Tuesday, December 9, 2008


Bruce, Alison. Cambridge Blue (Soho $25). "This debut mystery by a blueBritish nonfiction crime writer accelerates like a train speeding to its destination. Highly recommended for all collections where British police procedurals, such as those by Peter Lovesey, are popular."-Library Journal
And thus makes our final 2008 British Mystery Club Pick.

Goddard, Robert. Found Wanting Signed. Just 4 left. Goddard, not to be confused with the early rocket designer of the same name, has been discovered by Stephen King. "King was so entranced by the thriller/mystery/suspense stories that he had Goddard's books shipped over from England. Particularly charming is King's enthusiasm for Goddar
Found Wantingd's writing output. 'Goddard has written at an amazing pace - 17 or 18 novels in as many years.'" Why this should impress the prolific King is a mystery. Anyway, this new novel by an author compared to Daphne Du Maurier or even LeCarre, and who mostly writes of men in jeopardy, usually stepping into disaster via some small, innocent act. So it is with Richard Eusden who is on his way to work in London one unremarkable winter morning when he is intercepted by his ex-wife, Gemma. She has sad news of his old friend, her other ex-husband, Marty Hewitson. Marty is dying, but needs a favour done for him - now, today, at once. Eusden reluctantly agrees. He's soon in a race for his life-and Marty's - across Belgium, Germany, and Denmark and on into the Nordic heart of a mystery that somehow connects Marty's long dead grandfather, Clem Hewitson, an Isle of Wight police officer, with the tragic fate of the Russian Royal Family.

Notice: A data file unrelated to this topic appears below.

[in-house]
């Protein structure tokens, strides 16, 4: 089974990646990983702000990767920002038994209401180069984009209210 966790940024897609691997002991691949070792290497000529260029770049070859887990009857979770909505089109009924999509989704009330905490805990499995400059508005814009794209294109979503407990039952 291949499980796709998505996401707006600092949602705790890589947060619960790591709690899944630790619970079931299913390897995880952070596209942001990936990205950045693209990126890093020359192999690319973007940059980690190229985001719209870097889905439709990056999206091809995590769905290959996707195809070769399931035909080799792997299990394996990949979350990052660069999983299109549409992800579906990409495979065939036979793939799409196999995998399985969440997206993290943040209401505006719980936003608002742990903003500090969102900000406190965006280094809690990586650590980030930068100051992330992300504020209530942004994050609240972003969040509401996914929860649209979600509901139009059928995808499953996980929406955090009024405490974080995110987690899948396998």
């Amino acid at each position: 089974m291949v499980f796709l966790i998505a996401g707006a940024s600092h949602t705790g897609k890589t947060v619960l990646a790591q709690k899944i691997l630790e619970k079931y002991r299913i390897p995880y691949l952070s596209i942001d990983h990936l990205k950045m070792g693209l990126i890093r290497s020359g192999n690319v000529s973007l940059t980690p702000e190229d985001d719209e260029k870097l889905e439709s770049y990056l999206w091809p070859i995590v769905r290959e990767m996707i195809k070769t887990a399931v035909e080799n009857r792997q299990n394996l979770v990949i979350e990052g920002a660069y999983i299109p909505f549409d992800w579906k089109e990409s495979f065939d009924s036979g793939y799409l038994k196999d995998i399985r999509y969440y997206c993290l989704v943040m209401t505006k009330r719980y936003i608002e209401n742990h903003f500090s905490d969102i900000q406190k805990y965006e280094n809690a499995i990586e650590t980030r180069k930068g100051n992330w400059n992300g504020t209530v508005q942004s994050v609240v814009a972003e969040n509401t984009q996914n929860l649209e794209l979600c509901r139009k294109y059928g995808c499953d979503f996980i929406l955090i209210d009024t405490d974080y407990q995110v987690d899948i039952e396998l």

Gregory, Philippa. Fallen Skies ($16). For fans of Charles Todd, the fallenstory of a young singer who marries a WWI veteran, a hero of the French front, and steps into a family with a history of repressed violence, secrets, and real danger.
Attempting to leave the past behind them, singer Lily Valance and World War I Captain Stephen Winters join in the revelry of the 1920s, but their happiness is shattered by Lily's career ambitions and Stephen's post-war stress.

Mills, Jencrow stoneni. Crow Stone ($17).
A First Mystery Pick in hardcover develops an archaeological thriller set near the city of Bath and climaxing in an old flint mine. Wonderful local color and an appealing strong yet vulnerable female protagonist.

Watson, Colin. Bump in the Night ($15). Detective Inspector Purbright finds himself on loan to the police in Chalmsbury, a town that neighbors Flaxborough and is very like it in the general licentiousness of its citizenry. It seems that one of them has been blowing up the town's monuments and all the efforts of the Chalmsbury police force to find the miscreant have been in vain. Also, explosives have gone missing from the Flaxborough civil defense center where, by an odd coincidence, Chief Inspector Hector Larch of the Chalmsbury police force spends his Tuesday nights. Determined not to get in Larch's way, Purbright takes his time getting to know the locals, but when one of them is killed in the latest explosion, he steps up his investigations. With almost no clues to go on save a few scraps of cobbled together verse, he sorts through the town's eccentric residents until he finally gets his man. First published in 1960, this is the second of Colin Watson's witty Flaxborough chronicles.

No comments:

Post a Comment